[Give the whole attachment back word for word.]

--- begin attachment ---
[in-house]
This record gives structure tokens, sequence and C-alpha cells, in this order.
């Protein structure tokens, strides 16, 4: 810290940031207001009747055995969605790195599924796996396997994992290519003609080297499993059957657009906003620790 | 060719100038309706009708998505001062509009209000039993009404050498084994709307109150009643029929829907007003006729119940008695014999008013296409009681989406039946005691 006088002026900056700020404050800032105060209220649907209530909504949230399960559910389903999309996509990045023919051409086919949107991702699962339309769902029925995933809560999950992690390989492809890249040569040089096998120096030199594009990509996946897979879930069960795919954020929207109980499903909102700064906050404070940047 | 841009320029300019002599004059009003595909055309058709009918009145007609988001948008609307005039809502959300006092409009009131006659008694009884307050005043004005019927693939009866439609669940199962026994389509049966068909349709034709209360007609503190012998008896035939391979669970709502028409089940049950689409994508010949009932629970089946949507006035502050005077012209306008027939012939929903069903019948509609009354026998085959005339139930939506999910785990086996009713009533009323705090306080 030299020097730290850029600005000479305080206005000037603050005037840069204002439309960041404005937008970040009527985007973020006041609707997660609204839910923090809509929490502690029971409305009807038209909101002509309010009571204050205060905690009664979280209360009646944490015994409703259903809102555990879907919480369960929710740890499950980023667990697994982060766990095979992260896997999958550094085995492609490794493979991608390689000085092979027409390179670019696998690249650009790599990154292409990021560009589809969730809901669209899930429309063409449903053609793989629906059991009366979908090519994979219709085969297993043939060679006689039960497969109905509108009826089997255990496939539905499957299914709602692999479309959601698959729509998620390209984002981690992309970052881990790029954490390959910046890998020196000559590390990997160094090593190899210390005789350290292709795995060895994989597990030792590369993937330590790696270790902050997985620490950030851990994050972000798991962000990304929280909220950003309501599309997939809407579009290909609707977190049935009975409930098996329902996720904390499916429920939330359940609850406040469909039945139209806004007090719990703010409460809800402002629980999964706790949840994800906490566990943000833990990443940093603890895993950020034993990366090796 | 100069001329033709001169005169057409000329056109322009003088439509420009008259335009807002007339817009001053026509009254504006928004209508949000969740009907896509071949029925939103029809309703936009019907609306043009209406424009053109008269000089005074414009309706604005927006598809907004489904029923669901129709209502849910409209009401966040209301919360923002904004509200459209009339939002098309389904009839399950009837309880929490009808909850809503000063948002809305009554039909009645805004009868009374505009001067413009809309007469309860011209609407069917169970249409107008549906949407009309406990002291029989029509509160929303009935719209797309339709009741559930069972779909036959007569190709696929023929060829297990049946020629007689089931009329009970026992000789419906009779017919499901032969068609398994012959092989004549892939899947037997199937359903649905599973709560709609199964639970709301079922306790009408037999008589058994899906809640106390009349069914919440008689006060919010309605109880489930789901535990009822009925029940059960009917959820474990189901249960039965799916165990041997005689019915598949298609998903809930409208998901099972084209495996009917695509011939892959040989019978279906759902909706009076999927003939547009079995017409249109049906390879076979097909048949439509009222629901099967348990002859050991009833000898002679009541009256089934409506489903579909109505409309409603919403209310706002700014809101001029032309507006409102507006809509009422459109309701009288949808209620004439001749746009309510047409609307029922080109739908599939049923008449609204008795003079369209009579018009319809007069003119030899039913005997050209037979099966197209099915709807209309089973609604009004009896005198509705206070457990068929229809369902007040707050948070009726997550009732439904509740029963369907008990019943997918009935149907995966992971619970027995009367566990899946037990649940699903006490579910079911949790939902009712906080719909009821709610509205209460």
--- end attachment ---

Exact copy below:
[in-house]
This record gives structure tokens, sequence and C-alpha cells, in this order.
């Protein structure tokens, strides 16, 4: 810290940031207001009747055995969605790195599924796996396997994992290519003609080297499993059957657009906003620790 | 060719100038309706009708998505001062509009209000039993009404050498084994709307109150009643029929829907007003006729119940008695014999008013296409009681989406039946005691 006088002026900056700020404050800032105060209220649907209530909504949230399960559910389903999309996509990045023919051409086919949107991702699962339309769902029925995933809560999950992690390989492809890249040569040089096998120096030199594009990509996946897979879930069960795919954020929207109980499903909102700064906050404070940047 | 841009320029300019002599004059009003595909055309058709009918009145007609988001948008609307005039809502959300006092409009009131006659008694009884307050005043004005019927693939009866439609669940199962026994389509049966068909349709034709209360007609503190012998008896035939391979669970709502028409089940049950689409994508010949009932629970089946949507006035502050005077012209306008027939012939929903069903019948509609009354026998085959005339139930939506999910785990086996009713009533009323705090306080 030299020097730290850029600005000479305080206005000037603050005037840069204002439309960041404005937008970040009527985007973020006041609707997660609204839910923090809509929490502690029971409305009807038209909101002509309010009571204050205060905690009664979280209360009646944490015994409703259903809102555990879907919480369960929710740890499950980023667990697994982060766990095979992260896997999958550094085995492609490794493979991608390689000085092979027409390179670019696998690249650009790599990154292409990021560009589809969730809901669209899930429309063409449903053609793989629906059991009366979908090519994979219709085969297993043939060679006689039960497969109905509108009826089997255990496939539905499957299914709602692999479309959601698959729509998620390209984002981690992309970052881990790029954490390959910046890998020196000559590390990997160094090593190899210390005789350290292709795995060895994989597990030792590369993937330590790696270790902050997985620490950030851990994050972000798991962000990304929280909220950003309501599309997939809407579009290909609707977190049935009975409930098996329902996720904390499916429920939330359940609850406040469909039945139209806004007090719990703010409460809800402002629980999964706790949840994800906490566990943000833990990443940093603890895993950020034993990366090796 | 100069001329033709001169005169057409000329056109322009003088439509420009008259335009807002007339817009001053026509009254504006928004209508949000969740009907896509071949029925939103029809309703936009019907609306043009209406424009053109008269000089005074414009309706604005927006598809907004489904029923669901129709209502849910409209009401966040209301919360923002904004509200459209009339939002098309389904009839399950009837309880929490009808909850809503000063948002809305009554039909009645805004009868009374505009001067413009809309007469309860011209609407069917169970249409107008549906949407009309406990002291029989029509509160929303009935719209797309339709009741559930069972779909036959007569190709696929023929060829297990049946020629007689089931009329009970026992000789419906009779017919499901032969068609398994012959092989004549892939899947037997199937359903649905599973709560709609199964639970709301079922306790009408037999008589058994899906809640106390009349069914919440008689006060919010309605109880489930789901535990009822009925029940059960009917959820474990189901249960039965799916165990041997005689019915598949298609998903809930409208998901099972084209495996009917695509011939892959040989019978279906759902909706009076999927003939547009079995017409249109049906390879076979097909048949439509009222629901099967348990002859050991009833000898002679009541009256089934409506489903579909109505409309409603919403209310706002700014809101001029032309507006409102507006809509009422459109309701009288949808209620004439001749746009309510047409609307029922080109739908599939049923008449609204008795003079369209009579018009319809007069003119030899039913005997050209037979099966197209099915709807209309089973609604009004009896005198509705206070457990068929229809369902007040707050948070009726997550009732439904509740029963369907008990019943997918009935149907995966992971619970027995009367566990899946037990649940699903006490579910079911949790939902009712906080719909009821709610509205209460």